Name changing based on gender is not reserved for female authors. Pulitzer Prize-winning author William Kennedy, who wrote the famous novel Ironweed, used the name Diana Diamond to allow his writing to be more feminine. Nora Roberts, a prolific romance writer, has also joined the ranks of secret authors with her novels under the pen name J.D. Robb. Roberts was afraid that if she wrote in a completely different style and genre, her work would be criticised too harshly. She wrote the In Death futuristic science-fiction novels and was discovered as the true author only after the 12th In Death novel was published in 2001. She has continued to use her pen name.

Mark Twain and George Orwell are household names when it comes to authors. However, both of these famous names are, in fact, pen names. Twain’s real name is Samuel Langhorne Clemens, and Orwell’s is Eric Blair. Both these authors didn’t have much reason for taking up pen names, as they tried not to embarrass their families and chose names which simply sounded better than their own names.

Horror author Stephen King has written several books under the pen name Richard Bachman. At the beginning of King’s career, publishers thought that authors should publish no more than one book per year. Being a prolific writer, King strove to find a way around this, and a series of books now known as the “Bachman books” was born. Dean Koontz is also well-known for his use of pen names. He has nine pen names which he has used, although he now uses his real name. Some of Koontz’s more well-known pen names are Brian Coffey, Deanna Dwyer and John Hill. In the beginning he used each name for a different genre, but this trick also allowed him to escape negative critics who often criticise authors who publish often and under varying genres.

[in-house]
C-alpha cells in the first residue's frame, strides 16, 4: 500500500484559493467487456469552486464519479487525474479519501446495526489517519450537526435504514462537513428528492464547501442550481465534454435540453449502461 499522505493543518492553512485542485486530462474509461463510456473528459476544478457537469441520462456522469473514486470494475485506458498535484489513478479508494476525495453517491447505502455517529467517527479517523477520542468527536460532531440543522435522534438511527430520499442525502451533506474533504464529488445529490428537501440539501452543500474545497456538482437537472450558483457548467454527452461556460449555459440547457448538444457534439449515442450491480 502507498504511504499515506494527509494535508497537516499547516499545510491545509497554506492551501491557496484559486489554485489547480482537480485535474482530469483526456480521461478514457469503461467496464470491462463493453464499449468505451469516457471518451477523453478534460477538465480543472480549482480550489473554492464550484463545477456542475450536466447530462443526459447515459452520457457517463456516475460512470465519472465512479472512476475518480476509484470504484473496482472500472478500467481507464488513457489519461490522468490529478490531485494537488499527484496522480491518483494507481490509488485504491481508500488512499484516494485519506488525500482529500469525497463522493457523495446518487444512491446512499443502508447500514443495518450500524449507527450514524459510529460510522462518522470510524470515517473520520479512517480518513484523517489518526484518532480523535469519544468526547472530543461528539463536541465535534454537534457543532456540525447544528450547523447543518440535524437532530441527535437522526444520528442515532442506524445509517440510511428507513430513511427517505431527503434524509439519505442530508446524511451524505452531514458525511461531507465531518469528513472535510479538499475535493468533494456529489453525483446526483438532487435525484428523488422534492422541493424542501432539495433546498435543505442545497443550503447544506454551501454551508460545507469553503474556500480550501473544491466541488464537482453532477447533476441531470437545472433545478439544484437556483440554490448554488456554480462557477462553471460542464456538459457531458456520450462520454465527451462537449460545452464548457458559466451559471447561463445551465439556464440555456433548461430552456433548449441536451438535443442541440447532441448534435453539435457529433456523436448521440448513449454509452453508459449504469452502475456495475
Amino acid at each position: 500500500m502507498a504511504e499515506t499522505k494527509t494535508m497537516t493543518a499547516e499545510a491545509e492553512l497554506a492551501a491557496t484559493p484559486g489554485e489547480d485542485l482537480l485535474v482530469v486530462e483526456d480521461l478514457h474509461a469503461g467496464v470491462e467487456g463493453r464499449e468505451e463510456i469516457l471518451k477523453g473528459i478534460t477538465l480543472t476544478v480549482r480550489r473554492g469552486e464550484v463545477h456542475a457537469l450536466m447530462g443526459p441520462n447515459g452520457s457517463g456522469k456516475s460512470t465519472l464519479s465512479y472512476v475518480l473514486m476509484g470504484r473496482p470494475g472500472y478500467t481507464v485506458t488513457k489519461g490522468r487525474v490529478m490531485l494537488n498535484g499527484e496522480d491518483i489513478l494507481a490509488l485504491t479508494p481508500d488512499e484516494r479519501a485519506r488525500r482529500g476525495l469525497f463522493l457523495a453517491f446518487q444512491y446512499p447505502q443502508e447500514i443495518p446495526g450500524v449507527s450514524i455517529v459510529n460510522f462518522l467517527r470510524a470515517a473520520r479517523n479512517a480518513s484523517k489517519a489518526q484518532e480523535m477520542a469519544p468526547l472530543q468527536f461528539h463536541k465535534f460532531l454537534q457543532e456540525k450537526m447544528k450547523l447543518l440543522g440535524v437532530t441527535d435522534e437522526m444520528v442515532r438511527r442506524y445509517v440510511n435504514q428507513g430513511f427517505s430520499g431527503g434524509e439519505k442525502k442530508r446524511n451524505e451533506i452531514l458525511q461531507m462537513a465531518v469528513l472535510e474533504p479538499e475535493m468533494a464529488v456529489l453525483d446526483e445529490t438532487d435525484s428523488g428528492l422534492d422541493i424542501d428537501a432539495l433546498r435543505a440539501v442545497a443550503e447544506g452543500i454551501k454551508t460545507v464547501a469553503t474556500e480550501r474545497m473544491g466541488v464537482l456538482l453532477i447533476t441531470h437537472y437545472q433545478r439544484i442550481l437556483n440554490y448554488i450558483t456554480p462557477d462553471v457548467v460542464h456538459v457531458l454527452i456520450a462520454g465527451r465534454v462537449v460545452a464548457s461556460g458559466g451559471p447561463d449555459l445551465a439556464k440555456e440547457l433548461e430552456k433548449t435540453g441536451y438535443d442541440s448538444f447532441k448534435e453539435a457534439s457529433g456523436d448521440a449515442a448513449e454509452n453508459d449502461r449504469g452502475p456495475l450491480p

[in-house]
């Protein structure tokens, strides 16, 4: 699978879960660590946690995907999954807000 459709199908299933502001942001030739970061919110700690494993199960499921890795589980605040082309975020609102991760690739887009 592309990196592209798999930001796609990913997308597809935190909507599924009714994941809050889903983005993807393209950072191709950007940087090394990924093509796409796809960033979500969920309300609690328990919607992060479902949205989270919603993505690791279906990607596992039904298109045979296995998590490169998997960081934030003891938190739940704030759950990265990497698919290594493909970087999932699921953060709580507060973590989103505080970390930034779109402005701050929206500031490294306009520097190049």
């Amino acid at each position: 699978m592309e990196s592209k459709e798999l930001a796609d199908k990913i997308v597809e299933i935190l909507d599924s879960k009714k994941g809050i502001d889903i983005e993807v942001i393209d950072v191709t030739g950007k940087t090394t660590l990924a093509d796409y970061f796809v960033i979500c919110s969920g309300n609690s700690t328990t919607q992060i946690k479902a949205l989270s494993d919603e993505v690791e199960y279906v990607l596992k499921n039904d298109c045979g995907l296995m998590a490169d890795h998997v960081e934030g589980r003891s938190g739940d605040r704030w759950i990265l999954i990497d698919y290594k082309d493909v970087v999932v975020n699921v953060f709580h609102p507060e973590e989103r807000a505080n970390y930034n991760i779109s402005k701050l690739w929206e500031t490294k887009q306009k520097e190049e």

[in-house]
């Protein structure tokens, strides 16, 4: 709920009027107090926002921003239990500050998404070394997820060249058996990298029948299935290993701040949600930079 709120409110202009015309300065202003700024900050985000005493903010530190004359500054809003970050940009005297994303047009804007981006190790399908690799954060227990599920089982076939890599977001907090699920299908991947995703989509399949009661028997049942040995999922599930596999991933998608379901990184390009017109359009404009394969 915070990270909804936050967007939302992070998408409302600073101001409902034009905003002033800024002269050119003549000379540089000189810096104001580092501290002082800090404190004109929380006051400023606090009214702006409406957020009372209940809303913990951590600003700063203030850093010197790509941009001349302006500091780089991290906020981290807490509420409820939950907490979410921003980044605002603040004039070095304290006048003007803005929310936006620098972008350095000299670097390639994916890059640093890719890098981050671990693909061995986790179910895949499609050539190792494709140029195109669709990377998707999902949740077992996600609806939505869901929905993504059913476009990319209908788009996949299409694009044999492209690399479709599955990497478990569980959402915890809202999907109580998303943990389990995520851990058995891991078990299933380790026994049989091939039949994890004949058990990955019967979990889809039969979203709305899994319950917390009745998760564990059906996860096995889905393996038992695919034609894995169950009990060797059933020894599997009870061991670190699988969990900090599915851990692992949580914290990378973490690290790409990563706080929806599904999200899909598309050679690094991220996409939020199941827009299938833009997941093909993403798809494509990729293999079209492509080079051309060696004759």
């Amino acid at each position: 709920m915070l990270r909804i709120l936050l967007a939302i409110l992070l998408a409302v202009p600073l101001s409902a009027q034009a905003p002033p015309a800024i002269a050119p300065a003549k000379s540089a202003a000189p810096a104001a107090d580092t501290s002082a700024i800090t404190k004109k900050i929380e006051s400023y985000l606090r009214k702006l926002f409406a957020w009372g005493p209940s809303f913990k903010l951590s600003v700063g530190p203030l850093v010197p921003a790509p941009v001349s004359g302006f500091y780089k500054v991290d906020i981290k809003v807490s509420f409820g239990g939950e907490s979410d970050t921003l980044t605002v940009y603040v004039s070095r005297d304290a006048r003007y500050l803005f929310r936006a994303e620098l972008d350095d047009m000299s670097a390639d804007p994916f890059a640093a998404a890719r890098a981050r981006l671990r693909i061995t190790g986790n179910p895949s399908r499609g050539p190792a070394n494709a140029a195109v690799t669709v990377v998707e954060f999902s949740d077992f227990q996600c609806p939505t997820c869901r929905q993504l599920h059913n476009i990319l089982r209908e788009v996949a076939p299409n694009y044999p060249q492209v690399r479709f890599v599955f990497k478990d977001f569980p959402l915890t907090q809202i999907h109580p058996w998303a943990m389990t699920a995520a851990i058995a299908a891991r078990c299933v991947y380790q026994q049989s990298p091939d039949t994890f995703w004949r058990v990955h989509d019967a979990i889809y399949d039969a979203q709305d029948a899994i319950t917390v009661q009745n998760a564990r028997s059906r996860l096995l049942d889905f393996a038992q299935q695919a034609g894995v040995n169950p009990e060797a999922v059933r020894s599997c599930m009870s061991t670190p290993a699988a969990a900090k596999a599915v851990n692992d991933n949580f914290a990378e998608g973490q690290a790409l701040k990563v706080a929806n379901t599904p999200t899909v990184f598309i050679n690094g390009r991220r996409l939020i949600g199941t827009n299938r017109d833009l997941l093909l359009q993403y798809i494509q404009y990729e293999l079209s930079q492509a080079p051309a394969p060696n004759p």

Next time you read a book, think about whose work you are actually reading. The real author might just be someone you never expected.

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